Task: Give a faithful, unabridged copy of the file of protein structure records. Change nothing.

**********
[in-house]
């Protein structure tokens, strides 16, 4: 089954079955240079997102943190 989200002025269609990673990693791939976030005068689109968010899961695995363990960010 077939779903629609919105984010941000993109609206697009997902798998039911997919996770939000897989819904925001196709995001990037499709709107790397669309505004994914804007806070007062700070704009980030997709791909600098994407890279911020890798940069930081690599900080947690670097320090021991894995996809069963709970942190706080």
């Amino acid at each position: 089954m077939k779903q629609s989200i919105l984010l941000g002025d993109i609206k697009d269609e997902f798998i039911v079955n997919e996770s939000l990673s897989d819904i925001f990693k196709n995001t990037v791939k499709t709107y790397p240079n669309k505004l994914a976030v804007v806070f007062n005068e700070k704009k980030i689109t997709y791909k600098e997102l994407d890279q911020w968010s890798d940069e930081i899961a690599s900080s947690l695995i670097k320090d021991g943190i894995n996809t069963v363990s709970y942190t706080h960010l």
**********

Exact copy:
[in-house]
């Protein structure tokens, strides 16, 4: 089954079955240079997102943190 989200002025269609990673990693791939976030005068689109968010899961695995363990960010 077939779903629609919105984010941000993109609206697009997902798998039911997919996770939000897989819904925001196709995001990037499709709107790397669309505004994914804007806070007062700070704009980030997709791909600098994407890279911020890798940069930081690599900080947690670097320090021991894995996809069963709970942190706080």
């Amino acid at each position: 089954m077939k779903q629609s989200i919105l984010l941000g002025d993109i609206k697009d269609e997902f798998i039911v079955n997919e996770s939000l990673s897989d819904i925001f990693k196709n995001t990037v791939k499709t709107y790397p240079n669309k505004l994914a976030v804007v806070f007062n005068e700070k704009k980030i689109t997709y791909k600098e997102l994407d890279q911020w968010s890798d940069e930081i899961a690599s900080s947690l695995i670097k320090d021991g943190i894995n996809t069963v363990s709970y942190t706080h960010l």